Stand against the wall with your heels, pelvis, upper back and head all touching the wall. Keep your chin parallel to the floor. This should be very easy and comfortable.
If you have to force your head back or keep it there, OR find it quite uncomfortable, the bones in your neck may already be mis-shaped.
Without moving, slide your hand between the wall and your lower back. Keep your chin parallel to the floor.
If you can’t get your hand in, farther than your fingers, your back is too flat and most likely you have what is called a "posterior pelvis". This type of posture will cause your upper back to round forward excessively.
If you can slide your entire arm under your back, you have an excessive curve. This is called "anterior pelvis" and can give you back pain as the discs in the low back are being compressed. Most likely your chin is elevated, with the top of your head is leaning on the wall instead of the back of your head.
To check your flexibility during this test, remove your hand and try to flatten your lower back against the wall while maintaining your head, upper back, and pelvis positions, all staying against the wall.
This time, stand with your entire back flat against the wall. Move your feet away from the wall about 12", about hip width apart.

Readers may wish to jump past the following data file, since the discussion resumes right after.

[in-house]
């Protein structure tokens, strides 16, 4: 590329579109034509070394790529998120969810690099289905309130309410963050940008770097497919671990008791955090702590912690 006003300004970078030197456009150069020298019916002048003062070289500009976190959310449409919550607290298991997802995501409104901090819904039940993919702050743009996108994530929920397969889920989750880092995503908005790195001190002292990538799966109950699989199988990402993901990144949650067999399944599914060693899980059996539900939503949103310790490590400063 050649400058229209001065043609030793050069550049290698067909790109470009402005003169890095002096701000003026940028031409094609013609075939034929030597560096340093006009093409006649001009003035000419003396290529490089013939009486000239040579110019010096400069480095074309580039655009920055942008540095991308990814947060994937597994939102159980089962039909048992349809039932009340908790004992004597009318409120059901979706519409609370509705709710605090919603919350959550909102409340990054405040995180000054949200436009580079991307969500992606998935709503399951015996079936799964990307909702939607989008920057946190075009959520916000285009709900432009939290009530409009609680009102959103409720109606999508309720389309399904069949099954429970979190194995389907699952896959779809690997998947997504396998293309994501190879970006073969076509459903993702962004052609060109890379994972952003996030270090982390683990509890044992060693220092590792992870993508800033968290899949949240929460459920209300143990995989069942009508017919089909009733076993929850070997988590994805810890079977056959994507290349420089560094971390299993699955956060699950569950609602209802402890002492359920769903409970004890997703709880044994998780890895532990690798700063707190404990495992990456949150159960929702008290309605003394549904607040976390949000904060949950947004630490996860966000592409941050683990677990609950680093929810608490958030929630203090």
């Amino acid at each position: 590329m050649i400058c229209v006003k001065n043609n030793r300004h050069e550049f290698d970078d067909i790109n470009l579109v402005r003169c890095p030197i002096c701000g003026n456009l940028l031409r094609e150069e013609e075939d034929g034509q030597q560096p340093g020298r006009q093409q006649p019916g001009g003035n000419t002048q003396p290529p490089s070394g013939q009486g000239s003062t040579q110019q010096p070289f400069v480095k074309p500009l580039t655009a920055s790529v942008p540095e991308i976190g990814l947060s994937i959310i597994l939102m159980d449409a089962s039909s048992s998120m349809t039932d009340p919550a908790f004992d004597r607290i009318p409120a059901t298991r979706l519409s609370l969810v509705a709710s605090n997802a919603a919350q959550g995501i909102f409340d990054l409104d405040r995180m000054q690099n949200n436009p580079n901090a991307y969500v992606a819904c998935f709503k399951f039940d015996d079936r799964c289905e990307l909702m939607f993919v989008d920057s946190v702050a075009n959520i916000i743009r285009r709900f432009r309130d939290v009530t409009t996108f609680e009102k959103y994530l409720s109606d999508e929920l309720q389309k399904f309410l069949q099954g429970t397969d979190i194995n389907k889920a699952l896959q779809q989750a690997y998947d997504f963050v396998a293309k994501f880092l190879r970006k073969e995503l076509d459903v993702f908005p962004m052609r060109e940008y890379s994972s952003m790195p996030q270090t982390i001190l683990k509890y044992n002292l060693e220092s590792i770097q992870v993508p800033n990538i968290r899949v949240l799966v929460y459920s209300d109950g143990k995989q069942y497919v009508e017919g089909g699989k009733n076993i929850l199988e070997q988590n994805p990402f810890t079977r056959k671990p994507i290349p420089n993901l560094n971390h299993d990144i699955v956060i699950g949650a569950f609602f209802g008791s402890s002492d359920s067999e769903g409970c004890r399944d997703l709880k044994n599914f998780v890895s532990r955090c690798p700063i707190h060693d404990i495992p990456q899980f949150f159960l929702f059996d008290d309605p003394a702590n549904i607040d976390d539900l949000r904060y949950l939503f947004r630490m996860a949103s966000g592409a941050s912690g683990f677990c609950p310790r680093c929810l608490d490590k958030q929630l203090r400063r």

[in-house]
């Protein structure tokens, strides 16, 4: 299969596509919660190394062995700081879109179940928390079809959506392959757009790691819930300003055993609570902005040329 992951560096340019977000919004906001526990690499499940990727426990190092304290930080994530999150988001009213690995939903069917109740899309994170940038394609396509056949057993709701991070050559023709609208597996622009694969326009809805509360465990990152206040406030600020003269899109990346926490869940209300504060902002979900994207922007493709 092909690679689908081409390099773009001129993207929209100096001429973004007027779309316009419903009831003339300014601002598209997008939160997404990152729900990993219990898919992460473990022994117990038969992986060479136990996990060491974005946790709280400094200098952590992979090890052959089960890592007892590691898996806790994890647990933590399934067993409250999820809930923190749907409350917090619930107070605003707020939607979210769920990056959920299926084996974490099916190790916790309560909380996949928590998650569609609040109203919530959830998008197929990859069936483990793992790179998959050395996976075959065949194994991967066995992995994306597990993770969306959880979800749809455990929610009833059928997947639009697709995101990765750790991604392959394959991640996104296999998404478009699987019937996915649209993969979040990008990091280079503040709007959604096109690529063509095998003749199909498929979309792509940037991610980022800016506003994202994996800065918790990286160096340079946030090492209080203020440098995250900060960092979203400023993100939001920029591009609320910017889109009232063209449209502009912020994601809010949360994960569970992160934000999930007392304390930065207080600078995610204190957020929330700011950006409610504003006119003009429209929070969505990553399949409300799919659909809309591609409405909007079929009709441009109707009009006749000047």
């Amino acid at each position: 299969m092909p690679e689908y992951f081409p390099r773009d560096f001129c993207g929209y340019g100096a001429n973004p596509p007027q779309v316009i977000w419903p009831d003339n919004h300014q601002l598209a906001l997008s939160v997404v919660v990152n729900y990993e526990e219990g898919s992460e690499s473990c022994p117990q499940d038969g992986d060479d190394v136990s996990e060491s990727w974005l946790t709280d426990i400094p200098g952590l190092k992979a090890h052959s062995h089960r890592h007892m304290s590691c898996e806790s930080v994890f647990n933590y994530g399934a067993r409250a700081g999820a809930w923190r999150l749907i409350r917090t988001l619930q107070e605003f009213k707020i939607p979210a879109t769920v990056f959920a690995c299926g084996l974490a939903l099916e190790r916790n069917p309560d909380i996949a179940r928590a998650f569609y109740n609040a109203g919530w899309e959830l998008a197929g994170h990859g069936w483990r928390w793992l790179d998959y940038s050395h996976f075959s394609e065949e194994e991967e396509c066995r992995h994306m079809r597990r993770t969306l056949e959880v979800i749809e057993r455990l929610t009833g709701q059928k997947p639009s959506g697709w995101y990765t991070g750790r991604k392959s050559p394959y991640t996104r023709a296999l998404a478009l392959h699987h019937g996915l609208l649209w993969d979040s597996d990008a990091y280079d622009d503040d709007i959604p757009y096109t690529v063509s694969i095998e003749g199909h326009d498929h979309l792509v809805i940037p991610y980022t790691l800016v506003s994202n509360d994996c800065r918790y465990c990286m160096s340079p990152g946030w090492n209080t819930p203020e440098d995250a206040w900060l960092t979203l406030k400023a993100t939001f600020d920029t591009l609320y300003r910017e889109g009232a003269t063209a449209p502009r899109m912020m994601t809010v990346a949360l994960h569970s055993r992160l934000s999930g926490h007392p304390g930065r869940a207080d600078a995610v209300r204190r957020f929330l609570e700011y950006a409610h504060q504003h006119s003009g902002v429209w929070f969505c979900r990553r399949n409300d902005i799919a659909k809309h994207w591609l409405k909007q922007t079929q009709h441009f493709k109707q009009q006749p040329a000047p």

Lift both arms straight over your head with your elbows straight. Don't elevate your chin.
The image to the left is correct and shows good spinal flexibility.
If the only way you can do this is to elevate your chin and bend your knees because you cannot straighten your arms, your back is not very flexible.
If any part of your back or hips come off the wall, this is another indication you need to increase the flexibility of your spine.
Without good spinal flexibility and correct posture, you are in danger of injuring your back, shoulders, or neck. It doesn't make any sense to build muscle on a crooked frame. Start today with these quick and easy stretch and strengthen exercises, click here.